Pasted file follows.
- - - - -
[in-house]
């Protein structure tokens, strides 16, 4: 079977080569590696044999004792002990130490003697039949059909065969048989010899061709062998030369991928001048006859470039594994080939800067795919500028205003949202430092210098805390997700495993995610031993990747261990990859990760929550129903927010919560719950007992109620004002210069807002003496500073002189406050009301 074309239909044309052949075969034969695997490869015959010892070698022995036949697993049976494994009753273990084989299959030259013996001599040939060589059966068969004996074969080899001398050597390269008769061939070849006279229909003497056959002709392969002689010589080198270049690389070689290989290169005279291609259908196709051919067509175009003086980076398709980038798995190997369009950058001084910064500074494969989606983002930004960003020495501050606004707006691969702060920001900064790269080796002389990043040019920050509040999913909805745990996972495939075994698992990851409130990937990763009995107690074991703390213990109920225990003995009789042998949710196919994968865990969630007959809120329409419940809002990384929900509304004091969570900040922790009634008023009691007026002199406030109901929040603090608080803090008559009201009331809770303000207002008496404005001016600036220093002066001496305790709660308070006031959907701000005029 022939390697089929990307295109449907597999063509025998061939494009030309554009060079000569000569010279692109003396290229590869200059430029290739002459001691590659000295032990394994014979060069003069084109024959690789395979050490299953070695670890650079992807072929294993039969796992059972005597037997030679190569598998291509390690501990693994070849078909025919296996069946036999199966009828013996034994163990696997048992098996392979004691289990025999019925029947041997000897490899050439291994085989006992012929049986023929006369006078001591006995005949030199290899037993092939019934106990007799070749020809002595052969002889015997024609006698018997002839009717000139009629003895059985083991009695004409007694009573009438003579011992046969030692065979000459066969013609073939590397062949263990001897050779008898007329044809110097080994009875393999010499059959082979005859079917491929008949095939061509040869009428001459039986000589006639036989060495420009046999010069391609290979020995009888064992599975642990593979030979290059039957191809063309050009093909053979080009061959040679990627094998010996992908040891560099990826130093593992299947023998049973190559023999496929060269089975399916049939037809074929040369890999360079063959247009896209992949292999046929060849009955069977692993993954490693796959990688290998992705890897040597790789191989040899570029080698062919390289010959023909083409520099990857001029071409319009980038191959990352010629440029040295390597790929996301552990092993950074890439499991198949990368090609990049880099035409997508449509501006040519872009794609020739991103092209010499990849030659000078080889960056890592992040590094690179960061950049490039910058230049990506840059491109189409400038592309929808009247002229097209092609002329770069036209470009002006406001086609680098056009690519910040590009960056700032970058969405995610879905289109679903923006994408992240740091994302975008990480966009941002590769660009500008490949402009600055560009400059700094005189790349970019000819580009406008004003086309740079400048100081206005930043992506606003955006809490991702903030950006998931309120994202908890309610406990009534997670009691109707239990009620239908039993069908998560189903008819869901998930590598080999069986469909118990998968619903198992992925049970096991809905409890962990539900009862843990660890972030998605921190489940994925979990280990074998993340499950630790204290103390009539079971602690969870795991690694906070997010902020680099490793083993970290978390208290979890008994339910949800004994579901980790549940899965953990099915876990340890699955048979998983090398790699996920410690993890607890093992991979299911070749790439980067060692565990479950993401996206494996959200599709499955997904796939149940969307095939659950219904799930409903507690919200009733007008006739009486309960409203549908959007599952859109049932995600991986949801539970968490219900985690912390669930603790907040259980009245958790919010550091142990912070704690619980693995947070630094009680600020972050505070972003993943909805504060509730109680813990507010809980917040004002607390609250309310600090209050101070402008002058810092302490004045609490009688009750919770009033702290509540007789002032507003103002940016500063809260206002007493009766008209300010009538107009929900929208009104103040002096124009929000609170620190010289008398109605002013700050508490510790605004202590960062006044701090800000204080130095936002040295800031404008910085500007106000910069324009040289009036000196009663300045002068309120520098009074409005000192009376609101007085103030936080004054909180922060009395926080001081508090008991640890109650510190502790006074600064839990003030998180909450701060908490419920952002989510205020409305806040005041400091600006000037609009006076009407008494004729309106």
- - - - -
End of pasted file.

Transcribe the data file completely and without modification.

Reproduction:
[in-house]
């Protein structure tokens, strides 16, 4: 079977080569590696044999004792002990130490003697039949059909065969048989010899061709062998030369991928001048006859470039594994080939800067795919500028205003949202430092210098805390997700495993995610031993990747261990990859990760929550129903927010919560719950007992109620004002210069807002003496500073002189406050009301 074309239909044309052949075969034969695997490869015959010892070698022995036949697993049976494994009753273990084989299959030259013996001599040939060589059966068969004996074969080899001398050597390269008769061939070849006279229909003497056959002709392969002689010589080198270049690389070689290989290169005279291609259908196709051919067509175009003086980076398709980038798995190997369009950058001084910064500074494969989606983002930004960003020495501050606004707006691969702060920001900064790269080796002389990043040019920050509040999913909805745990996972495939075994698992990851409130990937990763009995107690074991703390213990109920225990003995009789042998949710196919994968865990969630007959809120329409419940809002990384929900509304004091969570900040922790009634008023009691007026002199406030109901929040603090608080803090008559009201009331809770303000207002008496404005001016600036220093002066001496305790709660308070006031959907701000005029 022939390697089929990307295109449907597999063509025998061939494009030309554009060079000569000569010279692109003396290229590869200059430029290739002459001691590659000295032990394994014979060069003069084109024959690789395979050490299953070695670890650079992807072929294993039969796992059972005597037997030679190569598998291509390690501990693994070849078909025919296996069946036999199966009828013996034994163990696997048992098996392979004691289990025999019925029947041997000897490899050439291994085989006992012929049986023929006369006078001591006995005949030199290899037993092939019934106990007799070749020809002595052969002889015997024609006698018997002839009717000139009629003895059985083991009695004409007694009573009438003579011992046969030692065979000459066969013609073939590397062949263990001897050779008898007329044809110097080994009875393999010499059959082979005859079917491929008949095939061509040869009428001459039986000589006639036989060495420009046999010069391609290979020995009888064992599975642990593979030979290059039957191809063309050009093909053979080009061959040679990627094998010996992908040891560099990826130093593992299947023998049973190559023999496929060269089975399916049939037809074929040369890999360079063959247009896209992949292999046929060849009955069977692993993954490693796959990688290998992705890897040597790789191989040899570029080698062919390289010959023909083409520099990857001029071409319009980038191959990352010629440029040295390597790929996301552990092993950074890439499991198949990368090609990049880099035409997508449509501006040519872009794609020739991103092209010499990849030659000078080889960056890592992040590094690179960061950049490039910058230049990506840059491109189409400038592309929808009247002229097209092609002329770069036209470009002006406001086609680098056009690519910040590009960056700032970058969405995610879905289109679903923006994408992240740091994302975008990480966009941002590769660009500008490949402009600055560009400059700094005189790349970019000819580009406008004003086309740079400048100081206005930043992506606003955006809490991702903030950006998931309120994202908890309610406990009534997670009691109707239990009620239908039993069908998560189903008819869901998930590598080999069986469909118990998968619903198992992925049970096991809905409890962990539900009862843990660890972030998605921190489940994925979990280990074998993340499950630790204290103390009539079971602690969870795991690694906070997010902020680099490793083993970290978390208290979890008994339910949800004994579901980790549940899965953990099915876990340890699955048979998983090398790699996920410690993890607890093992991979299911070749790439980067060692565990479950993401996206494996959200599709499955997904796939149940969307095939659950219904799930409903507690919200009733007008006739009486309960409203549908959007599952859109049932995600991986949801539970968490219900985690912390669930603790907040259980009245958790919010550091142990912070704690619980693995947070630094009680600020972050505070972003993943909805504060509730109680813990507010809980917040004002607390609250309310600090209050101070402008002058810092302490004045609490009688009750919770009033702290509540007789002032507003103002940016500063809260206002007493009766008209300010009538107009929900929208009104103040002096124009929000609170620190010289008398109605002013700050508490510790605004202590960062006044701090800000204080130095936002040295800031404008910085500007106000910069324009040289009036000196009663300045002068309120520098009074409005000192009376609101007085103030936080004054909180922060009395926080001081508090008991640890109650510190502790006074600064839990003030998180909450701060908490419920952002989510205020409305806040005041400091600006000037609009006076009407008494004729309106």